Most differential calculus courses begin with the theory (and analysis) of differentiation, followed by computations, and likewise integral calculus courses. That's a lot for a three credit course, which is why most college courses of this sort carry four credits.
I initially wondered if it were possible to cut back these courses to three credits by removing the analysis portions, but this question goes the other way. I am now wondering what would happen if colleges "supersized" these calculus courses by adding most of an intermediate analysis material and making them six credits. The advantage is that students could learn both theory and practice in one course. Also the average math program requires about 39 credits, so the student will have completed 12 credits by the end of the freshman year, and could complete the major in six or seven semesters instead of eight.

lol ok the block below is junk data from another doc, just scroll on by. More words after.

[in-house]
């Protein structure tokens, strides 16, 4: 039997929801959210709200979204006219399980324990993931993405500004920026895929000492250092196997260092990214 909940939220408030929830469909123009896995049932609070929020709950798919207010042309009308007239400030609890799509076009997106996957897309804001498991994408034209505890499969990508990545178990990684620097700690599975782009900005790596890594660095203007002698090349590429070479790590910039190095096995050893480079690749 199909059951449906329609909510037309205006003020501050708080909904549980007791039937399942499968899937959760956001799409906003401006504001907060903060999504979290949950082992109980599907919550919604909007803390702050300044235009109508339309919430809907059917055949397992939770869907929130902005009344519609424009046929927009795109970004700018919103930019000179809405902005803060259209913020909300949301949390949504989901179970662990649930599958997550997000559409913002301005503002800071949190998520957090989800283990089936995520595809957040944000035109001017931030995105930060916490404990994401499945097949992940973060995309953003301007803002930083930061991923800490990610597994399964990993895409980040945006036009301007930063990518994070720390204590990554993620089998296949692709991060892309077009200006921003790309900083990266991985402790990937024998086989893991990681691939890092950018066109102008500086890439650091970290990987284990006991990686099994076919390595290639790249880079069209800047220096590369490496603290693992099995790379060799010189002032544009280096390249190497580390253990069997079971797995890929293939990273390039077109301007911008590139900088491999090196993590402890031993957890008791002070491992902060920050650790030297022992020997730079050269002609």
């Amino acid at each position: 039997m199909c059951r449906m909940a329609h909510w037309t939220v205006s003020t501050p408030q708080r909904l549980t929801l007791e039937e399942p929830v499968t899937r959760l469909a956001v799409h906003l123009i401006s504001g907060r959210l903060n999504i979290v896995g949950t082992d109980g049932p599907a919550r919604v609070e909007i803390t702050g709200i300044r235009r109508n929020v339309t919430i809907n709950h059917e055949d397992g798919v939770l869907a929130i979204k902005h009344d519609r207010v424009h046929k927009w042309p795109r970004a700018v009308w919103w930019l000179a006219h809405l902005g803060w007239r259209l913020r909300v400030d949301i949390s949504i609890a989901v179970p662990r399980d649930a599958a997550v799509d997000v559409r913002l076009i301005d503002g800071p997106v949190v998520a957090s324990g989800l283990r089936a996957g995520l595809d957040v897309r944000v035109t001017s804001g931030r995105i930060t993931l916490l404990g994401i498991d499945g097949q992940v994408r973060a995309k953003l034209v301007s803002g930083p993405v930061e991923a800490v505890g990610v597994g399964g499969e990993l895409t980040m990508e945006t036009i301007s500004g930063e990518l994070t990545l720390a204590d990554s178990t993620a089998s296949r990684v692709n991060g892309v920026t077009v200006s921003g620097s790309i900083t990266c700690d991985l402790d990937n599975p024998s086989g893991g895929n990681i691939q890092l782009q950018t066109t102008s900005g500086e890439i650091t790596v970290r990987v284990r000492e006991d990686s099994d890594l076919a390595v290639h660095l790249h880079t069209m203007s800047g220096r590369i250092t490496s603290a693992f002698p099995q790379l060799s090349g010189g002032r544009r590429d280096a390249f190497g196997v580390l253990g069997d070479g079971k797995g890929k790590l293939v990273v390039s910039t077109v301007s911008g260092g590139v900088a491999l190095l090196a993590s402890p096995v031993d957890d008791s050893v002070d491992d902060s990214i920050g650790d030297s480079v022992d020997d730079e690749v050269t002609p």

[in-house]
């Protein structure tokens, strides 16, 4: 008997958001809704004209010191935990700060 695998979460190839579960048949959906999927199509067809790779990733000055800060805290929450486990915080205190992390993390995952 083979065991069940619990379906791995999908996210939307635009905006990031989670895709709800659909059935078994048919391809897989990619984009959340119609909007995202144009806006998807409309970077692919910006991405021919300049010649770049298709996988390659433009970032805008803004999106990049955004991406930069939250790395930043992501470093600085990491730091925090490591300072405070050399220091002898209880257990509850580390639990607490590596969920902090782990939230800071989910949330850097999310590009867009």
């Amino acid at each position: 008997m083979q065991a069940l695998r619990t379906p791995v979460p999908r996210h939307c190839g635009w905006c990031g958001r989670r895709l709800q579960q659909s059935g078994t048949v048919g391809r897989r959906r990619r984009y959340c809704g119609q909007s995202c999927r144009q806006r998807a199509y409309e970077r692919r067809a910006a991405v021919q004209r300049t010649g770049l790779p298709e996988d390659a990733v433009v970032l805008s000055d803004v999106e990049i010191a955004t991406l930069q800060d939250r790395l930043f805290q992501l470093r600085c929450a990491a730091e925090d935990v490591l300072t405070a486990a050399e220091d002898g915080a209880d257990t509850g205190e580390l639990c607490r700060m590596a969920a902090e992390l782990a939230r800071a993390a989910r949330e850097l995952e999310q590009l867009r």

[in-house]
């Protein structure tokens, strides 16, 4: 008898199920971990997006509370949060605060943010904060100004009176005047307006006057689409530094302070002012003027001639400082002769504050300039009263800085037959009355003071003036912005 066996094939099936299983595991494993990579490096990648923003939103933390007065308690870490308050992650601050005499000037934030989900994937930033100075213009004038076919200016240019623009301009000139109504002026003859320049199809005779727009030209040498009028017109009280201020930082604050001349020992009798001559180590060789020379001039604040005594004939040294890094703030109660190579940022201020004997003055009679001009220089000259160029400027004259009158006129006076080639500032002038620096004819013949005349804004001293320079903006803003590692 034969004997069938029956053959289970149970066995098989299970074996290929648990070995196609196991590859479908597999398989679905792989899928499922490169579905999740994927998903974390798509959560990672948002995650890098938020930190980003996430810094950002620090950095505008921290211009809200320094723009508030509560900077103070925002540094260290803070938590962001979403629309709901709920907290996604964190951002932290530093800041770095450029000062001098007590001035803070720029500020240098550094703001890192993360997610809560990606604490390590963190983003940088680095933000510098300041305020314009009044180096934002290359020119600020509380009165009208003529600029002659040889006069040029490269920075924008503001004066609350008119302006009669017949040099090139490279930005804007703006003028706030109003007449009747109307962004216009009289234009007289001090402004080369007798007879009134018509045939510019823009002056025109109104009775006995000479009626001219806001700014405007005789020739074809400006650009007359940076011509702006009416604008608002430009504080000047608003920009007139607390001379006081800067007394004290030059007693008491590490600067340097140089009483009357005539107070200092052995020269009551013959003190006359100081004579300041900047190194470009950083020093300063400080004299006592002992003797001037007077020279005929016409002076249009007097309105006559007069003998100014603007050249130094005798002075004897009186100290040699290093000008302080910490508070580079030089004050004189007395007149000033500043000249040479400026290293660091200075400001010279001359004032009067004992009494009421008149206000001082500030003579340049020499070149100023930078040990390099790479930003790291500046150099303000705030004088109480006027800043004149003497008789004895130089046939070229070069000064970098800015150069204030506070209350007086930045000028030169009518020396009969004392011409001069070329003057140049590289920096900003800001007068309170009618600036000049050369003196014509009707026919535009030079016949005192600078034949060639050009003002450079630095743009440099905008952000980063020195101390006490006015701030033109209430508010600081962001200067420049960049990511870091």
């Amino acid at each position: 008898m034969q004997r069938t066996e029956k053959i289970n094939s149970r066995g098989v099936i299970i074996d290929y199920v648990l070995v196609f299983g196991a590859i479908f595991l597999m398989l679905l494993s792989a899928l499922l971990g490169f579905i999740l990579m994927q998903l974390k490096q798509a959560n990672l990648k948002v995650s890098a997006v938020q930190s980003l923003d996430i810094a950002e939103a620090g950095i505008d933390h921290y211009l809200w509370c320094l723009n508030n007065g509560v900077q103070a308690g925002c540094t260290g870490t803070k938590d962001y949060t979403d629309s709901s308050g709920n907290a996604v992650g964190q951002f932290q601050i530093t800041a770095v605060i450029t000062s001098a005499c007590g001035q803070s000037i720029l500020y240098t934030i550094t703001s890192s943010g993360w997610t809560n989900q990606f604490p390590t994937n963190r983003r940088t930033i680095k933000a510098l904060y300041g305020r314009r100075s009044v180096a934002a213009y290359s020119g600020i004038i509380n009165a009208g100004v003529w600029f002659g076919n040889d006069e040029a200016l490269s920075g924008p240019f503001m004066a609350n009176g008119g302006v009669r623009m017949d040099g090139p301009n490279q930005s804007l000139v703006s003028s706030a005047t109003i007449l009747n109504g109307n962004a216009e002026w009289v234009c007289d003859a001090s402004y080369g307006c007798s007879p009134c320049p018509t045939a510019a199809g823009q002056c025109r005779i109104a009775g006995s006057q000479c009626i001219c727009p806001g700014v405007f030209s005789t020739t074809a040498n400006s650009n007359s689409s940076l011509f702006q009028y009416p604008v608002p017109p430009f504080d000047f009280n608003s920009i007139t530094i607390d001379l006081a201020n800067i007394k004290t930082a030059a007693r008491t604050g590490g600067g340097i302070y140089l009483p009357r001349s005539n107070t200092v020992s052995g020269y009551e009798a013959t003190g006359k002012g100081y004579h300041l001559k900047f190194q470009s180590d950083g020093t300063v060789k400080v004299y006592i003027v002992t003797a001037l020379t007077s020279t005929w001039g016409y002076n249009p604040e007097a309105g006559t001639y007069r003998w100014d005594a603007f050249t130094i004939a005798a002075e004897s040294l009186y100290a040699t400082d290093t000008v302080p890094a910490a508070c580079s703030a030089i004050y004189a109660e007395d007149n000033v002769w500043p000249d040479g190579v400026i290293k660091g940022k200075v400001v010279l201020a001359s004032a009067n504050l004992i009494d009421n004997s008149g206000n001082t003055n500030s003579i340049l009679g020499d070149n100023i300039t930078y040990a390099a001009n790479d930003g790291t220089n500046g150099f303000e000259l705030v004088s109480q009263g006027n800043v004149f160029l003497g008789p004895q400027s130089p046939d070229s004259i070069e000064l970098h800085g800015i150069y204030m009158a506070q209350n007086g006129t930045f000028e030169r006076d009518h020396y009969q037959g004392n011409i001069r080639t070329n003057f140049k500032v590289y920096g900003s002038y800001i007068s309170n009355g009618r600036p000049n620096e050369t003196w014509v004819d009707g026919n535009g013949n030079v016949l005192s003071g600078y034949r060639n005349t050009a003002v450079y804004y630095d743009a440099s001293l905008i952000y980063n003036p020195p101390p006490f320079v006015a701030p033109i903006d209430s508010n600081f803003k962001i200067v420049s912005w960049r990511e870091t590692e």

Are there any university programs that offer this kind of supersized option in introductory mathematics? (Some years ago, Yale had an "early concentration" option in Economics, featuring six credits of principles and intermediate microeconomics in the freshman first term, and similarly for macroeconomics in the second term.)